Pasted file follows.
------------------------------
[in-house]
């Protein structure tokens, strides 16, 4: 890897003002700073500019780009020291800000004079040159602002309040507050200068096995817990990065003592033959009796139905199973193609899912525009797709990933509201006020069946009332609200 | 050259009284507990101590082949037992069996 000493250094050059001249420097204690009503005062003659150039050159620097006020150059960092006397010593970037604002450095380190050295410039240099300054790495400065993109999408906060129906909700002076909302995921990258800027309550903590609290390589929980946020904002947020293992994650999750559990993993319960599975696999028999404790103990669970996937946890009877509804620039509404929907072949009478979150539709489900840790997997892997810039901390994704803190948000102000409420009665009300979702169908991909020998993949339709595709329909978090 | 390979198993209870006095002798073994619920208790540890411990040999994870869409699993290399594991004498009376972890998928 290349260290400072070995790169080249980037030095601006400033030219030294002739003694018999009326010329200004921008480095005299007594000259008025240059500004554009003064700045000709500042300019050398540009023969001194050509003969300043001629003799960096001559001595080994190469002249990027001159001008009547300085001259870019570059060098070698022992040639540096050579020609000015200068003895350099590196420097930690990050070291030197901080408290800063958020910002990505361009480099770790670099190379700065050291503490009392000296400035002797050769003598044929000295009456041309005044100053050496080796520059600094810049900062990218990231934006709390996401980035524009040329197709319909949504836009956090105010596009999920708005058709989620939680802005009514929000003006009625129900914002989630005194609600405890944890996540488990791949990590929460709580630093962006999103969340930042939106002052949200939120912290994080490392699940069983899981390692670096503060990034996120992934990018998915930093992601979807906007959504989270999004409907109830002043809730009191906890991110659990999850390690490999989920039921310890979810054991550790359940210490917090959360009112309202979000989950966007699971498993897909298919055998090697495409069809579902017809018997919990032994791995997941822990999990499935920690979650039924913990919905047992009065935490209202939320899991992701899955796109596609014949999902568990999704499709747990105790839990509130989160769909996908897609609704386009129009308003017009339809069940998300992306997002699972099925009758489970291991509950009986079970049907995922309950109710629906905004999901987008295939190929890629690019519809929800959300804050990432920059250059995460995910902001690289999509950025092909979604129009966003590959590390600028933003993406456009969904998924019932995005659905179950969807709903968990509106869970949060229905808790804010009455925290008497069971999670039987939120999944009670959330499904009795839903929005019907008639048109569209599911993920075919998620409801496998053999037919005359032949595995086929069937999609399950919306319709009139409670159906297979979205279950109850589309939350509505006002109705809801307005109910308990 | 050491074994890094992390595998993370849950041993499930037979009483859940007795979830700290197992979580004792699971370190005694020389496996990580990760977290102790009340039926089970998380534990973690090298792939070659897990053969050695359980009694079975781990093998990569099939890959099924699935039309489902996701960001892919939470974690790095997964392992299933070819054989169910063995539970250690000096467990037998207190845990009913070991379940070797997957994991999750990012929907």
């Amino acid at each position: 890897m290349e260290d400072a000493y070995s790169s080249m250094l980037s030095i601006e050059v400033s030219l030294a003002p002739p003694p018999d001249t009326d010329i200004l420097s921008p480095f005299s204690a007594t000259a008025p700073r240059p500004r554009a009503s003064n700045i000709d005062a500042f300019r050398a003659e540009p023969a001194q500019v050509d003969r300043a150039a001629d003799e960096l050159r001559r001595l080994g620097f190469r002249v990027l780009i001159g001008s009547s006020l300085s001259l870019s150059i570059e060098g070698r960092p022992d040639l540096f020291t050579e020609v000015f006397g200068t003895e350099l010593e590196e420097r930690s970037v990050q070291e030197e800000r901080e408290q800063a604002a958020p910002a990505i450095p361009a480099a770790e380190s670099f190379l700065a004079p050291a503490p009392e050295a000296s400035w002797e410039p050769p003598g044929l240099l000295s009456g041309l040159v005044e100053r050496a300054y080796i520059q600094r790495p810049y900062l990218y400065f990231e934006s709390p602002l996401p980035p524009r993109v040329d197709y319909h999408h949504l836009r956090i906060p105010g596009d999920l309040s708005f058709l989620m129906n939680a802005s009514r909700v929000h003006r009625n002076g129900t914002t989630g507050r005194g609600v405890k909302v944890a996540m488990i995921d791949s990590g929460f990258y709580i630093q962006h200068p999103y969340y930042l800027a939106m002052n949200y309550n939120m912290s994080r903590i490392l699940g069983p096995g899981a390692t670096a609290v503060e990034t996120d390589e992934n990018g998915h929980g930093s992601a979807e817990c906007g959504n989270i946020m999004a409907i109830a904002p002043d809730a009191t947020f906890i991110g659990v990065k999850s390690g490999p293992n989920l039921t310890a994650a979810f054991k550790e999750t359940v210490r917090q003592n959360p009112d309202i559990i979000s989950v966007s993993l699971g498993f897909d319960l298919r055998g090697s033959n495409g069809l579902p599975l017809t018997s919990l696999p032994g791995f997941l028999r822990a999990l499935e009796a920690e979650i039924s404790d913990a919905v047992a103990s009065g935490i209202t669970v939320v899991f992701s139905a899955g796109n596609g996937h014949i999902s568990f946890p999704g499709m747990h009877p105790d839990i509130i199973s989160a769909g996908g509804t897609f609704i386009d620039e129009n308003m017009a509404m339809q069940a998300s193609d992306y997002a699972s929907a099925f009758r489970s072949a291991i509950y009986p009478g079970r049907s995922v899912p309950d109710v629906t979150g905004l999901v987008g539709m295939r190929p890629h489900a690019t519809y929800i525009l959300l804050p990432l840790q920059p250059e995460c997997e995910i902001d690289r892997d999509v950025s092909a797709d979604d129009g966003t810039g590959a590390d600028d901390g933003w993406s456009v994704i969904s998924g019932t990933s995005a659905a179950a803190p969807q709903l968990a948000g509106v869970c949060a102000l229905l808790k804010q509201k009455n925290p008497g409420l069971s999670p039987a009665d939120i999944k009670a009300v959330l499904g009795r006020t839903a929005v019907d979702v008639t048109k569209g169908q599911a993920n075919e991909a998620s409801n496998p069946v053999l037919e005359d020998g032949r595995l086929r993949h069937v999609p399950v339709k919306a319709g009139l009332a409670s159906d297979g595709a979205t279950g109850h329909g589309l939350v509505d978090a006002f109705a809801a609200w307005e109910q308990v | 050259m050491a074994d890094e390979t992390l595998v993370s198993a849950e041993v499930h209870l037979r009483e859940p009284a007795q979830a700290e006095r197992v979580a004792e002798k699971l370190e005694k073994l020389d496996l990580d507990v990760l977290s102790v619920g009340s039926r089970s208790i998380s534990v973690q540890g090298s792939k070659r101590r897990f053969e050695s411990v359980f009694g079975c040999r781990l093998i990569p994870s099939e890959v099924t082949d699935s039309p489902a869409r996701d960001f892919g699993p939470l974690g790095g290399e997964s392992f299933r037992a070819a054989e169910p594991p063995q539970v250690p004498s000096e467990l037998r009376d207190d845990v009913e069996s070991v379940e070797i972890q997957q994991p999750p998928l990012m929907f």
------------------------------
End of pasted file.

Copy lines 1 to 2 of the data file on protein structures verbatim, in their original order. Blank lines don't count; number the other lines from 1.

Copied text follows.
[in-house]
């Protein structure tokens, strides 16, 4: 890897003002700073500019780009020291800000004079040159602002309040507050200068096995817990990065003592033959009796139905199973193609899912525009797709990933509201006020069946009332609200 | 050259009284507990101590082949037992069996 000493250094050059001249420097204690009503005062003659150039050159620097006020150059960092006397010593970037604002450095380190050295410039240099300054790495400065993109999408906060129906909700002076909302995921990258800027309550903590609290390589929980946020904002947020293992994650999750559990993993319960599975696999028999404790103990669970996937946890009877509804620039509404929907072949009478979150539709489900840790997997892997810039901390994704803190948000102000409420009665009300979702169908991909020998993949339709595709329909978090 | 390979198993209870006095002798073994619920208790540890411990040999994870869409699993290399594991004498009376972890998928 290349260290400072070995790169080249980037030095601006400033030219030294002739003694018999009326010329200004921008480095005299007594000259008025240059500004554009003064700045000709500042300019050398540009023969001194050509003969300043001629003799960096001559001595080994190469002249990027001159001008009547300085001259870019570059060098070698022992040639540096050579020609000015200068003895350099590196420097930690990050070291030197901080408290800063958020910002990505361009480099770790670099190379700065050291503490009392000296400035002797050769003598044929000295009456041309005044100053050496080796520059600094810049900062990218990231934006709390996401980035524009040329197709319909949504836009956090105010596009999920708005058709989620939680802005009514929000003006009625129900914002989630005194609600405890944890996540488990791949990590929460709580630093962006999103969340930042939106002052949200939120912290994080490392699940069983899981390692670096503060990034996120992934990018998915930093992601979807906007959504989270999004409907109830002043809730009191906890991110659990999850390690490999989920039921310890979810054991550790359940210490917090959360009112309202979000989950966007699971498993897909298919055998090697495409069809579902017809018997919990032994791995997941822990999990499935920690979650039924913990919905047992009065935490209202939320899991992701899955796109596609014949999902568990999704499709747990105790839990509130989160769909996908897609609704386009129009308003017009339809069940998300992306997002699972099925009758489970291991509950009986079970049907995922309950109710629906905004999901987008295939190929890629690019519809929800959300804050990432920059250059995460995910902001690289999509950025092909979604129009966003590959590390600028933003993406456009969904998924019932995005659905179950969807709903968990509106869970949060229905808790804010009455925290008497069971999670039987939120999944009670959330499904009795839903929005019907008639048109569209599911993920075919998620409801496998053999037919005359032949595995086929069937999609399950919306319709009139409670159906297979979205279950109850589309939350509505006002109705809801307005109910308990 | 050491074994890094992390595998993370849950041993499930037979009483859940007795979830700290197992979580004792699971370190005694020389496996990580990760977290102790009340039926089970998380534990973690090298792939070659897990053969050695359980009694079975781990093998990569099939890959099924699935039309489902996701960001892919939470974690790095997964392992299933070819054989169910063995539970250690000096467990037998207190845990009913070991379940070797997957994991999750990012929907």